It was with great sadness that I learned of the death of George Romero. Although he has been lauded as the master of the modern zombie genre, his signature film Night of the Living Dead was also an important social commentary on the racial divide in the United States, and it is for this that I will always remember him. As a Hollywood source describes it:
Night of the Living Dead arrived at a time when American idealism was starting to sour. The momentum of post-war progress and the hope of early 60s counterculture had all but evaporated in the year of the Watts riots and assassinations of Martin Luther King Jr. and Bobby Kennedy. The film was a potent piece of speculative satire: a low-budget, tightly scripted horror film that posited as its protagonist a young black professional (played by Duane Jones) who struggles to navigate the neuroses and hysteria of his white counterparts while fending off an undead horde. The film's closing moments, in which Jones is 'mistakenly' shot by the police cleanup crew, remain one of the most stinging incidences of irony in cinematic history.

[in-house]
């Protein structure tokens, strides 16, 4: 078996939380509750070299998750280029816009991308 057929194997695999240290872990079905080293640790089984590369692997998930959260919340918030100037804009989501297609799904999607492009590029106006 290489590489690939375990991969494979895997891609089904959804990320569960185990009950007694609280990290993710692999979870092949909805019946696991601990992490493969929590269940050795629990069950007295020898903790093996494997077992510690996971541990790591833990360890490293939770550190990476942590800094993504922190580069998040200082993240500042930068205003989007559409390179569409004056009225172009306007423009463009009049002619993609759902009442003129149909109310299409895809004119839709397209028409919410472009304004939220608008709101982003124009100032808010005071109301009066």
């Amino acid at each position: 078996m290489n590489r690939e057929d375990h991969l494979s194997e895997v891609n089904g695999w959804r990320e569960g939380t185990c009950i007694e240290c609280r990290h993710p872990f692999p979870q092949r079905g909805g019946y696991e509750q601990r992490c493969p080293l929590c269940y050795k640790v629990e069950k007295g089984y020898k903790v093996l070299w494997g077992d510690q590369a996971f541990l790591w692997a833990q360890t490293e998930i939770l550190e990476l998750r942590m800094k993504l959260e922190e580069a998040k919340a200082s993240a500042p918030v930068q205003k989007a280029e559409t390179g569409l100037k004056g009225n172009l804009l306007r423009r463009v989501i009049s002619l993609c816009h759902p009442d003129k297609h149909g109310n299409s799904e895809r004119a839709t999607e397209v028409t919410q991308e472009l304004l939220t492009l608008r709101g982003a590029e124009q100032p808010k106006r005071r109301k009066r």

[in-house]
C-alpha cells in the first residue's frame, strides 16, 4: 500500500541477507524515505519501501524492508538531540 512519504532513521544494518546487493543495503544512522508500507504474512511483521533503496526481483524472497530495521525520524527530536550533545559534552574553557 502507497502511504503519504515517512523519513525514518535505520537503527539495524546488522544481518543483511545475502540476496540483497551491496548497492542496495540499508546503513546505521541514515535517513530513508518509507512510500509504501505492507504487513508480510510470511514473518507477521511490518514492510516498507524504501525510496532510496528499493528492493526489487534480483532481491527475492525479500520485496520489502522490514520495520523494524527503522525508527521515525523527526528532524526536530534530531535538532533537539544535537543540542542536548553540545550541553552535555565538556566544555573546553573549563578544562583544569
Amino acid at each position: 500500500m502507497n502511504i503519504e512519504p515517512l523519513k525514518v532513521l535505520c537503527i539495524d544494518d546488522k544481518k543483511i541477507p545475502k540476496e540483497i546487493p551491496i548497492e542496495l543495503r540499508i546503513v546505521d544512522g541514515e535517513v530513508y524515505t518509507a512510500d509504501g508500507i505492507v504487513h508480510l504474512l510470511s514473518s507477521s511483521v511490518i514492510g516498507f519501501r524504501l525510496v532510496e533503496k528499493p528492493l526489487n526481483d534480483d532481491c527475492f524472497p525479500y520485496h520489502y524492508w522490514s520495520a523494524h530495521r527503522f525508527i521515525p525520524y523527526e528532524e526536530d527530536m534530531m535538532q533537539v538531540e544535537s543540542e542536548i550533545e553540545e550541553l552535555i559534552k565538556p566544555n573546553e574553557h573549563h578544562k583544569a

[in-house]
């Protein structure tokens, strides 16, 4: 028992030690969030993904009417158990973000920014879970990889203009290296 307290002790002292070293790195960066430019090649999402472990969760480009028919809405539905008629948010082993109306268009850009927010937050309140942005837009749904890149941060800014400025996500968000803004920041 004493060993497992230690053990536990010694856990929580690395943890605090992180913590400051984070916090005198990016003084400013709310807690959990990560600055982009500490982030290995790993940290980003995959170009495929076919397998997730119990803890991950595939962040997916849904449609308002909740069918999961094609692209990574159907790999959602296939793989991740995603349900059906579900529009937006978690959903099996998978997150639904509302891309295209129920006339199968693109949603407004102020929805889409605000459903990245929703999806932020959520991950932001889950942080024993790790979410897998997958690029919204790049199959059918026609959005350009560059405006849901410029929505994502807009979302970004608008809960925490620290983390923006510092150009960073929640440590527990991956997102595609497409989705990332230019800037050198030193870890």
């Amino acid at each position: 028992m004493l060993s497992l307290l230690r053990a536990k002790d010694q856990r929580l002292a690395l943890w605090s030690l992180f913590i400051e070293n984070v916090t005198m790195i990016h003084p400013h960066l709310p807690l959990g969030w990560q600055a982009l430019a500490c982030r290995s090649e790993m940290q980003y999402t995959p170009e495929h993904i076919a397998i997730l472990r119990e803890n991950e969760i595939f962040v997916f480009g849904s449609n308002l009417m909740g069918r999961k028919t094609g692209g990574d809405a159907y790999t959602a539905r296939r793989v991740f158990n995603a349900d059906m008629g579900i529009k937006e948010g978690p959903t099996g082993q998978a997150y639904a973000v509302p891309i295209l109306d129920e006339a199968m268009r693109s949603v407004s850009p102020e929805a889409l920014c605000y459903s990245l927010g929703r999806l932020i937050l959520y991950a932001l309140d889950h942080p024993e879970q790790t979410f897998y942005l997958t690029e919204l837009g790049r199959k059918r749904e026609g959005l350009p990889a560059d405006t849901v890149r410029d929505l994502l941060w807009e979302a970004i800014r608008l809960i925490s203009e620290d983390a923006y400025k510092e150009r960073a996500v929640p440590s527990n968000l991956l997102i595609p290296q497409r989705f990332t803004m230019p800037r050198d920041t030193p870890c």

In fact, Romero had been asked to write an episode for the television series The Walking Dead, but declined, saying that the show was more soap opera than social commentary.
Mr. Romero made a guest appearance at the Ottawa ComicCon this past May, much to the delight of my son Tim, who has all of his movies and admired him greatly. My son was able to meet him and because it was nearing the end of the convention and not overly busy, Mr. Romero took the time to talk to Tim and even have a picture taken (without charge) of the two of them. Tim had ordered, through eBay, foreign movie posters of the Living Dead franchise. He took them with him to ComicCon to get autographed. Mr. Romero was delighted to view the posters, which he had not seen before. He was a kind man who made an indelible impression on my son.
The light of the horror world is dimmed greatly by his passing.
RIP George Romero: 1940-2017